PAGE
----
It sounds like a punch line or, at best, a cynical PR maneuver, but the nation's biggest cigarette producers are aiming to put a "safer" smoke on the market by the end of the month. Wire reports today indicate that Altria Group's (NYSE:MO) Phillip Morris, R.J. Reynolds (NYSE:RJR), and Lorillard Tobacco, a.k.a. Loews Corp.'s (NYSE:LTR) Carolina Group (NYSE:CG) have all committed to meeting a June deadline to create a cigarette that meets a New York consumer-protection statute. The goal? A cigarette that's less likely to start a fire if dropped.

The technology has been around for nearly three decades. Basically, by incorporating a dense ring at intervals in the cigarette, the smoldering tip can be starved of oxygen and snuffed out, unless it's being actively puffed. That means lots of relighting for smokers, and it also means cigarettes won't burn through as quickly on their own. That translates into reduced cigarette consumption, which explains why big tobacco hasn't incorporated the solution until now.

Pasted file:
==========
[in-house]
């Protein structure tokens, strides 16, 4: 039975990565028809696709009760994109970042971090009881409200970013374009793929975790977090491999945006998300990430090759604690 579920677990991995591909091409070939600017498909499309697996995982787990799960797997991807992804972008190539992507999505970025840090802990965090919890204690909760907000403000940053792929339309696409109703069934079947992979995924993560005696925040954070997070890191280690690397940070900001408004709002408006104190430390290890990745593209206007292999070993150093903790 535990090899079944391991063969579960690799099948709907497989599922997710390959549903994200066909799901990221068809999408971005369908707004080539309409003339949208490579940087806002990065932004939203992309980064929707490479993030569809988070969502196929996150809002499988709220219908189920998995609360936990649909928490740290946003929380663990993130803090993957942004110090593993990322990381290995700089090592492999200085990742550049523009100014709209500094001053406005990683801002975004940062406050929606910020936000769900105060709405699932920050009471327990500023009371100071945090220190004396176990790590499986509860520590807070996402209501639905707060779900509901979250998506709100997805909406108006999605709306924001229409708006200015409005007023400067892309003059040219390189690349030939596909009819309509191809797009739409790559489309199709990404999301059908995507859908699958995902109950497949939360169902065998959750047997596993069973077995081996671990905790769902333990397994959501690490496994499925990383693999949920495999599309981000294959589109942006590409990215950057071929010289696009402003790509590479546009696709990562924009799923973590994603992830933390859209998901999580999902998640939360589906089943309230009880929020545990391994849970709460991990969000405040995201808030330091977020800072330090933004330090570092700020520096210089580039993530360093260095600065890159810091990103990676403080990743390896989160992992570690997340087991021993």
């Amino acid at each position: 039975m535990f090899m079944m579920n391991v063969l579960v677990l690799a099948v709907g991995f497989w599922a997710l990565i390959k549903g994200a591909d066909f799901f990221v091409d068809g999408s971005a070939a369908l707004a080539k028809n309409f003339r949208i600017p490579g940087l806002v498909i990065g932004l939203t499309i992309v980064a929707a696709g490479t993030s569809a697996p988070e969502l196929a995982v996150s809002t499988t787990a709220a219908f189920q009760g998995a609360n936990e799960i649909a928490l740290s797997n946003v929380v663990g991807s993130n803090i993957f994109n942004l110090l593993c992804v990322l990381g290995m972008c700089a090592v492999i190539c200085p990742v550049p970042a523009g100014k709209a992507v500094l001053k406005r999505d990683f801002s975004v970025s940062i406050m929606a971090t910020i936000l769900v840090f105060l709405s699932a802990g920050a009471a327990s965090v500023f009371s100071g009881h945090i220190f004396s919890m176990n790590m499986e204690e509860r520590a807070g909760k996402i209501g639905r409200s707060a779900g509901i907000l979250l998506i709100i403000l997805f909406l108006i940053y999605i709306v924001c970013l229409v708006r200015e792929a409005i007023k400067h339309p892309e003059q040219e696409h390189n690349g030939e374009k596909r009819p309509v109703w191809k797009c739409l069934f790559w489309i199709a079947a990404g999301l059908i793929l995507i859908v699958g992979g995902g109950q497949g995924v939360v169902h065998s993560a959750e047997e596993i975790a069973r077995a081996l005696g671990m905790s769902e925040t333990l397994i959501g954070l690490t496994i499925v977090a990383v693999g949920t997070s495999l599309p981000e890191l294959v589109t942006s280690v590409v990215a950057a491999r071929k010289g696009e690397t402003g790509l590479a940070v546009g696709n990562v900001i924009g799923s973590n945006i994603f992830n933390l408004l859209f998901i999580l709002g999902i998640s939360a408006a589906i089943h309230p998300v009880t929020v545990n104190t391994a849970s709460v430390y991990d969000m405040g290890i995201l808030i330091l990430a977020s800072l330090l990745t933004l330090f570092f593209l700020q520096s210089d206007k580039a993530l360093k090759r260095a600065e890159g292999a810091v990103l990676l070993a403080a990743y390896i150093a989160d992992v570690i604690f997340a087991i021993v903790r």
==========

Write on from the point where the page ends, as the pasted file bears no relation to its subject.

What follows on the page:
I'm a pretty big anti-tobacco type, but even so, I find myself wondering whether our nation's legislators couldn't be doing something just a wee bit more productive with their time, like appropriating taxpayer dollars for taxidermy. Just how dangerous is the threat from fires touched off by cigarettes?

Killing an estimated 800 people per year, it ranks far below other unlikely risks, such as drowning or falling down a flight of stairs. You are 50 times more likely to be killed behind the wheel of your car. You are four times more likely to be flattened by an SUV while walking across the street for your morning Starbucks (NASDAQ:SBUX). You have about the same chance of freezing to death or becoming the victim of a thrown or falling object.

But here's the kicker: You are 500 times more likely to die of health problems caused by inhaling the cigarette smoke. In this light, New York's law makes as much sense as requiring the folks on the bomb squad to wear oven mitts, lest they singe their fingers.

Predictably, this do-little law has already spawned a national copycat that is winding its way through the House under the tutelage of Edward J. Markey (D-Mass.) and Peter T. King (R-N.Y.). Even without this bill's passage, cigarette makers may have to make the switch for the other 49 states, as the trial lawyers are sure to smell money and culpability in the mere existence of the firms' special New York cigs.

If you'd kick the habit altogether, consider joining the Fool's Quitting Smoking discussion group.

Fool contributor Seth Jayson owns no company mentioned. View his Fool profile here.